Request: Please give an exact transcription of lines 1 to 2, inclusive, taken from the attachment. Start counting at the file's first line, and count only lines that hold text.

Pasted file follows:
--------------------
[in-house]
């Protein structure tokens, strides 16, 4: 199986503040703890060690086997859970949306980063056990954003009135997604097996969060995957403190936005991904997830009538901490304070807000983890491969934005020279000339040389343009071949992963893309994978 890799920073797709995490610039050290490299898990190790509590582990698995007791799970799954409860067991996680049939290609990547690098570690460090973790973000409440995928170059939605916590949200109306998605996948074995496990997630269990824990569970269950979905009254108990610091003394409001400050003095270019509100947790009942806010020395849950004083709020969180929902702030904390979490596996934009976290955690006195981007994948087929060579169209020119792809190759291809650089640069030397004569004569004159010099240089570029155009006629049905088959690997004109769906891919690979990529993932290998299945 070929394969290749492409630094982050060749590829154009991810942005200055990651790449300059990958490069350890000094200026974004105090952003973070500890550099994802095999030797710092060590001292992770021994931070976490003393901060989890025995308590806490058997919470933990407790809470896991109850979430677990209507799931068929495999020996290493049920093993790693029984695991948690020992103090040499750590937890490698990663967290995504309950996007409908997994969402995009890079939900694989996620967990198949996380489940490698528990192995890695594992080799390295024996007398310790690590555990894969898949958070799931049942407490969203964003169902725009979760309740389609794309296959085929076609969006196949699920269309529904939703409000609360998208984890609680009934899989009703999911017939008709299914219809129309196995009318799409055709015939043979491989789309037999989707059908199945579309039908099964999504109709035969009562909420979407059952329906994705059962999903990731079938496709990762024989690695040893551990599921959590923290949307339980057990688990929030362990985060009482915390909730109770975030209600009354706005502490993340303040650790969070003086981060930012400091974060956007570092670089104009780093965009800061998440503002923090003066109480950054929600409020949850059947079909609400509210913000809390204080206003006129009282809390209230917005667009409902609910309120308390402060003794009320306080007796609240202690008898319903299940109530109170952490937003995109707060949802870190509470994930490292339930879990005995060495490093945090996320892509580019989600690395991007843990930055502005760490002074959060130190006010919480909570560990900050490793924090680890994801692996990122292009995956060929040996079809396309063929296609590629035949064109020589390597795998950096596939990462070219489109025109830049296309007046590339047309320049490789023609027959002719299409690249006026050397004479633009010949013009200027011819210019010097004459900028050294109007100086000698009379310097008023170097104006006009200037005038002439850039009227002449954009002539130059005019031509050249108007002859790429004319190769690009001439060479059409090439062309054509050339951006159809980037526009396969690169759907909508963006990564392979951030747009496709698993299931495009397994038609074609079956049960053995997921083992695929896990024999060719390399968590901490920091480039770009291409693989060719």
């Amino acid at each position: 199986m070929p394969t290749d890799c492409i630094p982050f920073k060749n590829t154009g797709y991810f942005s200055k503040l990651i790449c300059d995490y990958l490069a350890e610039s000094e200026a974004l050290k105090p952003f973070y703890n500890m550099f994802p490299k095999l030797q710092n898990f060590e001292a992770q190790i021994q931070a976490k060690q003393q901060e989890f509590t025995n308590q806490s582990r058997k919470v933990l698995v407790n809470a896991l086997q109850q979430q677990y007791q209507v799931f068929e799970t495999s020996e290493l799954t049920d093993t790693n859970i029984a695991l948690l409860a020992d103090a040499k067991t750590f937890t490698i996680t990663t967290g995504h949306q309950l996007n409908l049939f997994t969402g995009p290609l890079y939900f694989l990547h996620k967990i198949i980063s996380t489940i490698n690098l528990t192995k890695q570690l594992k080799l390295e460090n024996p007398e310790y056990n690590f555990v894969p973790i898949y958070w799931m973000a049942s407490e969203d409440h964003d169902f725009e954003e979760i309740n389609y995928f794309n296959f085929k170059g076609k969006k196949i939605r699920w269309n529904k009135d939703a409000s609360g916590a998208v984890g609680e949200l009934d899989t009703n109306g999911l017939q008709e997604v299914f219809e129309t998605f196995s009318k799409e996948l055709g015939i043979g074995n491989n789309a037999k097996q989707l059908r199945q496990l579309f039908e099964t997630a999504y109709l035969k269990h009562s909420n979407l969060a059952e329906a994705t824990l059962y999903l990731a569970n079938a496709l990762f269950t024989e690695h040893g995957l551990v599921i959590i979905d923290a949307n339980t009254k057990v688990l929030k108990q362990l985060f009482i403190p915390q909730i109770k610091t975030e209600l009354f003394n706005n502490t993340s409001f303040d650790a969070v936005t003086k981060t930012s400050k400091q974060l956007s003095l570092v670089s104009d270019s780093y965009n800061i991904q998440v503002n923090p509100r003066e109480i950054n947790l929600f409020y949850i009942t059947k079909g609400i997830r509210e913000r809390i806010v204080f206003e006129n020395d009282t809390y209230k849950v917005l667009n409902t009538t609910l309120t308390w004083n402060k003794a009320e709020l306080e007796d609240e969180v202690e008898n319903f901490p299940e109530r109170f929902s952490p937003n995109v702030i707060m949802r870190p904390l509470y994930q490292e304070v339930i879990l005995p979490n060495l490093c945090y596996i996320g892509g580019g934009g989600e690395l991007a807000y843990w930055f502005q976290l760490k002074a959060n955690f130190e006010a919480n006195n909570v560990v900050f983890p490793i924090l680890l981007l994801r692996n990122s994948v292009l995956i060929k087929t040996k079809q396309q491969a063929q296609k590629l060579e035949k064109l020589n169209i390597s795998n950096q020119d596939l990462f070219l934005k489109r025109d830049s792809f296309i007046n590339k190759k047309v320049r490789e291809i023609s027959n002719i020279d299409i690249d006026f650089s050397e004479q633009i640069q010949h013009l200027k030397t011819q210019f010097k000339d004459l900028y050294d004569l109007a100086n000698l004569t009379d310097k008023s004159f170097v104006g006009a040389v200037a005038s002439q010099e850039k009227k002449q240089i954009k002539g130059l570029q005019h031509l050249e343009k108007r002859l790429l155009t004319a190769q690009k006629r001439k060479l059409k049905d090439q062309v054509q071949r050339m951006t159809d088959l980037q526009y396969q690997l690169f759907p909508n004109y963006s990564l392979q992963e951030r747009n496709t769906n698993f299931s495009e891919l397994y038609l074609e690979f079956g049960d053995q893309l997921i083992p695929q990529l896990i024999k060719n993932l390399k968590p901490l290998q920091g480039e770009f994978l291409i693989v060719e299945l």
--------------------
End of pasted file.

[in-house]
């Protein structure tokens, strides 16, 4: 199986503040703890060690086997859970949306980063056990954003009135997604097996969060995957403190936005991904997830009538901490304070807000983890491969934005020279000339040389343009071949992963893309994978 890799920073797709995490610039050290490299898990190790509590582990698995007791799970799954409860067991996680049939290609990547690098570690460090973790973000409440995928170059939605916590949200109306998605996948074995496990997630269990824990569970269950979905009254108990610091003394409001400050003095270019509100947790009942806010020395849950004083709020969180929902702030904390979490596996934009976290955690006195981007994948087929060579169209020119792809190759291809650089640069030397004569004569004159010099240089570029155009006629049905088959690997004109769906891919690979990529993932290998299945 070929394969290749492409630094982050060749590829154009991810942005200055990651790449300059990958490069350890000094200026974004105090952003973070500890550099994802095999030797710092060590001292992770021994931070976490003393901060989890025995308590806490058997919470933990407790809470896991109850979430677990209507799931068929495999020996290493049920093993790693029984695991948690020992103090040499750590937890490698990663967290995504309950996007409908997994969402995009890079939900694989996620967990198949996380489940490698528990192995890695594992080799390295024996007398310790690590555990894969898949958070799931049942407490969203964003169902725009979760309740389609794309296959085929076609969006196949699920269309529904939703409000609360998208984890609680009934899989009703999911017939008709299914219809129309196995009318799409055709015939043979491989789309037999989707059908199945579309039908099964999504109709035969009562909420979407059952329906994705059962999903990731079938496709990762024989690695040893551990599921959590923290949307339980057990688990929030362990985060009482915390909730109770975030209600009354706005502490993340303040650790969070003086981060930012400091974060956007570092670089104009780093965009800061998440503002923090003066109480950054929600409020949850059947079909609400509210913000809390204080206003006129009282809390209230917005667009409902609910309120308390402060003794009320306080007796609240202690008898319903299940109530109170952490937003995109707060949802870190509470994930490292339930879990005995060495490093945090996320892509580019989600690395991007843990930055502005760490002074959060130190006010919480909570560990900050490793924090680890994801692996990122292009995956060929040996079809396309063929296609590629035949064109020589390597795998950096596939990462070219489109025109830049296309007046590339047309320049490789023609027959002719299409690249006026050397004479633009010949013009200027011819210019010097004459900028050294109007100086000698009379310097008023170097104006006009200037005038002439850039009227002449954009002539130059005019031509050249108007002859790429004319190769690009001439060479059409090439062309054509050339951006159809980037526009396969690169759907909508963006990564392979951030747009496709698993299931495009397994038609074609079956049960053995997921083992695929896990024999060719390399968590901490920091480039770009291409693989060719």